"Why are you studying Hebrew?" my husband asks. Even in this first week I can tell him already we have glimpsed the wonderful and terrifying breadth of the language. The noun that means "words" also means "events" or "actions" -- speaking twined with doing. The verb that means "to be" also means "to become" or "to happen."

We learn to parse verbs. We learn to peel away the extra letters, to add back the missing, to consider again the whole.

I learn to read with my tongue, as well as my eyes. Sometimes this doing -- reading aloud -- leads me to understand what I think I do not know.

I start to recognize some of the words. The four-letter word that English Bibles translate as "the LORD" is one of the easiest to see. Faced with a new passage I look first for this word; this leaves that many fewer words to translate. Scholars suggest that this Tetragrammaton is derived from the verb root "to be, to become, to happen." The very name of God, then, encompasses not just static perfection complete and achieved but the causing yet to be, creation yet becoming.

Week after week we take quizzes. Each time my initial response is a flight of panic -- the wave curving over me again -- how can I tell the meaning of so many Hebrew letters? (No longer do I doubt that they hold meaning, only my own ability to access it.) I limit my focus. Word by word the text emerges from the murk.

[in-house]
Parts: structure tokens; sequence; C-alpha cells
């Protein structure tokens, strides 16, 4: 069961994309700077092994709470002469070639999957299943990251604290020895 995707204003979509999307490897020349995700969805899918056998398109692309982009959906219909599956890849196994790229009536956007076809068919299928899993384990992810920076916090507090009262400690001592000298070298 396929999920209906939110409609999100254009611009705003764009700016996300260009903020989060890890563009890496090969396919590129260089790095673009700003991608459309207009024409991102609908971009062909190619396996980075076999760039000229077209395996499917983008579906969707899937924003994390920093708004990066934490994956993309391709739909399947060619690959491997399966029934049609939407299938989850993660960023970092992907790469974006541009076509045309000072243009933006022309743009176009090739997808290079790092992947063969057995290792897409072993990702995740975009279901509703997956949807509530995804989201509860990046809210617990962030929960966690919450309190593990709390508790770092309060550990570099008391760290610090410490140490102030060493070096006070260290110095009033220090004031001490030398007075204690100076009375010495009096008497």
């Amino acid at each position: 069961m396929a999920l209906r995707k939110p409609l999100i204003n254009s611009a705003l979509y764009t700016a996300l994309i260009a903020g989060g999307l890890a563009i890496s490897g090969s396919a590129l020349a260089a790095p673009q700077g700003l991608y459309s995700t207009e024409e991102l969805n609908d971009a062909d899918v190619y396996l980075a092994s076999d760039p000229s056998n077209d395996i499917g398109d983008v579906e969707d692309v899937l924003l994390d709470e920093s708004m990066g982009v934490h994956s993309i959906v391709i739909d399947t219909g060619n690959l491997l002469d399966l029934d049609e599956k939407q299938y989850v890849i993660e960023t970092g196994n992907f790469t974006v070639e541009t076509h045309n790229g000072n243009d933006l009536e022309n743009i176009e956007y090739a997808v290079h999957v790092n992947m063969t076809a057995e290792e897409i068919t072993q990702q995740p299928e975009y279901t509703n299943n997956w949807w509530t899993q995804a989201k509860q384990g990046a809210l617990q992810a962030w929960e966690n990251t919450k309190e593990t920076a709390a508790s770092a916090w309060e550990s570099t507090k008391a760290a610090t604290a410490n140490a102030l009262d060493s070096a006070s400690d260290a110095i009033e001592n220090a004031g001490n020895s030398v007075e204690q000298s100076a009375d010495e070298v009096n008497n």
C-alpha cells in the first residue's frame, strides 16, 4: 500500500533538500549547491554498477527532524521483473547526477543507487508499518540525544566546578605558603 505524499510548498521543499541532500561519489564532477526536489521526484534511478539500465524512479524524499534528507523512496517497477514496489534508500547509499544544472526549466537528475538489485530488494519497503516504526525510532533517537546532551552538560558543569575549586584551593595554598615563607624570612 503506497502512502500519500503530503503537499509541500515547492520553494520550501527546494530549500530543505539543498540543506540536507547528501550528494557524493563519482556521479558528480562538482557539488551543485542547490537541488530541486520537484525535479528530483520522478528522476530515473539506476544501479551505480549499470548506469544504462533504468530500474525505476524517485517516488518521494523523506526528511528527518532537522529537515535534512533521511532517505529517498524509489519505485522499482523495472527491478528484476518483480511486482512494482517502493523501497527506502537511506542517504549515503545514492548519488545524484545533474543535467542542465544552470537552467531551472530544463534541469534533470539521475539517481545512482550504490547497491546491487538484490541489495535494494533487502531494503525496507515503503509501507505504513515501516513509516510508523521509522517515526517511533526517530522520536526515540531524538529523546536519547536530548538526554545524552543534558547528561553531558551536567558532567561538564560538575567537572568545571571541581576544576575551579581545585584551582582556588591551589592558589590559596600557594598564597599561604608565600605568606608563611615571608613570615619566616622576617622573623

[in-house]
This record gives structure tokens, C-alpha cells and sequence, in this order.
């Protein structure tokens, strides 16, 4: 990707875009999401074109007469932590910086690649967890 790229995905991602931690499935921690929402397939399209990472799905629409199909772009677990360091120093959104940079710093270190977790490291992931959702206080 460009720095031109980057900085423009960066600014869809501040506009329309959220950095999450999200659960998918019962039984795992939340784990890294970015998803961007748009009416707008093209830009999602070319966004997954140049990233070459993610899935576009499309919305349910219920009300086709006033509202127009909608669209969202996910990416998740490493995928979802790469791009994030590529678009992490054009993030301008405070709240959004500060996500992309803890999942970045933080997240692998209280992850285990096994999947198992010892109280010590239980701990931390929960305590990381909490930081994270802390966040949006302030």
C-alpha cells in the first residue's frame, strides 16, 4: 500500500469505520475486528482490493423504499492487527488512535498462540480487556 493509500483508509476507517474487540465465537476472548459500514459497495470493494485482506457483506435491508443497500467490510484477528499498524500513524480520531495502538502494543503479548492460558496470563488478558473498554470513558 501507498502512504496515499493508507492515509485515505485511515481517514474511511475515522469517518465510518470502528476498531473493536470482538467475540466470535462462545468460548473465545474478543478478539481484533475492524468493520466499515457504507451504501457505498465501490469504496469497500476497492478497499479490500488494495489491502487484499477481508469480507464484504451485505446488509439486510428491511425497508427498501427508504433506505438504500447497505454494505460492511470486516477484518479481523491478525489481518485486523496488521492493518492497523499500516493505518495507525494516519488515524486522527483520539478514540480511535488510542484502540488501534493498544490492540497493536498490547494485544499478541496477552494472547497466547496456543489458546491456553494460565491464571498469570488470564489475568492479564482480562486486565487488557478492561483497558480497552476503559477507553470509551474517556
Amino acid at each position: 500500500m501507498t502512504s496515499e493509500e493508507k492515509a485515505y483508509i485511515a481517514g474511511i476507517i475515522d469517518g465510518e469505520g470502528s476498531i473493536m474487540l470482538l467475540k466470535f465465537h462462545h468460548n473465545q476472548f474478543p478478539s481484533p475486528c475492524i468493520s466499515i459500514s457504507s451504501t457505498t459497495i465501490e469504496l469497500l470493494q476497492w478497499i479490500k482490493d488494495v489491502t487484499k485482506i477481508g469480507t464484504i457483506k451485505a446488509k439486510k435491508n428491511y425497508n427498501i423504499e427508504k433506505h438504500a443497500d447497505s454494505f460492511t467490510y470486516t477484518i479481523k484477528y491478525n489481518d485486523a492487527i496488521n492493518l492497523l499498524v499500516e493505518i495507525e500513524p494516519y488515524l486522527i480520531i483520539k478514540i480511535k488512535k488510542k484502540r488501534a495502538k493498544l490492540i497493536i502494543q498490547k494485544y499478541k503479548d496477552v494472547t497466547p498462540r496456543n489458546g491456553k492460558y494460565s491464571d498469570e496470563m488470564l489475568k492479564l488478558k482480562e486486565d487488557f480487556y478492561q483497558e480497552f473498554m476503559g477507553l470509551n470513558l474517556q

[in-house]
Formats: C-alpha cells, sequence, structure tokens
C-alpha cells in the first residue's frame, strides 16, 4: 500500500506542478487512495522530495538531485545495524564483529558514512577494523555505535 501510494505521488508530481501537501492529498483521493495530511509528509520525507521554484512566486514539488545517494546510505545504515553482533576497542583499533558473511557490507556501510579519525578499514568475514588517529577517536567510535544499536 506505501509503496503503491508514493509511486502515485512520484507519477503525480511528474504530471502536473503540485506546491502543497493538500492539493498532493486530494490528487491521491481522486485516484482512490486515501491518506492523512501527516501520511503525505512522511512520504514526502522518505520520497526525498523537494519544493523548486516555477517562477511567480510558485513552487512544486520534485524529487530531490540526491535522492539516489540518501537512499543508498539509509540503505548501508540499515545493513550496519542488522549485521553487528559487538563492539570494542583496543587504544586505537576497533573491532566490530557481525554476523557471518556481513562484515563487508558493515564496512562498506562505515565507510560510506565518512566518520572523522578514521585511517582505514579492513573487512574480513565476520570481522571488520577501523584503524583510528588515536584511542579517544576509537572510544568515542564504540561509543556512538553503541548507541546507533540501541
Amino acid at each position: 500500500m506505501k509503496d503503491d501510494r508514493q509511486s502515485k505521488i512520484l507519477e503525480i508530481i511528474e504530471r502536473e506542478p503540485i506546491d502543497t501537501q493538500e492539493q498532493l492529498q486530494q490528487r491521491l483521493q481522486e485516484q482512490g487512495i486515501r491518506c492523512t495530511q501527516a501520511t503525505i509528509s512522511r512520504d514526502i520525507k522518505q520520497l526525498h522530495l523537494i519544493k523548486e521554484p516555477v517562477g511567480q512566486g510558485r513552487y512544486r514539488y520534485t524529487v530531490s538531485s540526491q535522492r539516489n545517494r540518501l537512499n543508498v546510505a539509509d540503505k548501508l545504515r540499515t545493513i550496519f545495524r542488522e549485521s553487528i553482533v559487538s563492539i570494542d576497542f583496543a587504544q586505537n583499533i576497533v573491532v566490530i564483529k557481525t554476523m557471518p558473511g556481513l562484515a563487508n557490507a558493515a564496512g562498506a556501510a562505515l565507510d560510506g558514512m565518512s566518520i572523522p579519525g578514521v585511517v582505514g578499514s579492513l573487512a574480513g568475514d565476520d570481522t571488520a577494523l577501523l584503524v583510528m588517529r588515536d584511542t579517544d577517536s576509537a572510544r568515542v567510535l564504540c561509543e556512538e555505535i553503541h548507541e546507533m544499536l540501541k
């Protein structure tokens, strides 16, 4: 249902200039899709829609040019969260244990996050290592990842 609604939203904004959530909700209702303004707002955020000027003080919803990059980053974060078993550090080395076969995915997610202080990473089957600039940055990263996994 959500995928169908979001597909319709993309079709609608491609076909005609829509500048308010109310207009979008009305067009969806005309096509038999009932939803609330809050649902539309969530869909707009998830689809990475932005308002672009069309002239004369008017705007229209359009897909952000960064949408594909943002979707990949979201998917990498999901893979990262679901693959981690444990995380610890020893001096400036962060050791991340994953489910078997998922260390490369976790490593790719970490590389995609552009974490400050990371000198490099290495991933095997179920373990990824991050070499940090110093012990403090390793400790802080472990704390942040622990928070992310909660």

We learn grammatical rule after rule, seemingly compounded with as many exceptions. (In intermediate Hebrew, we joke, the professor will reveal that there really are no rules.) The patterning is elusive but apparent, as much art as science. Slowly we start to build a sense of what is present and must be peeled away; what is missing and must be added. We are not memorizing the language but we are beginning to internalize it. Not yet swimming, but entered into the rocking water.

The class picks up speed. We are getting through entire chapters -- although still, the occasional selection of wrong verb root results in a Mad Libs-type translation. We are giddy, enthusiastic, frustrated, amazed. One by one we dream Hebrew: dancing letters, difficult passages. We design a T-shirt with the legend in Hebrew.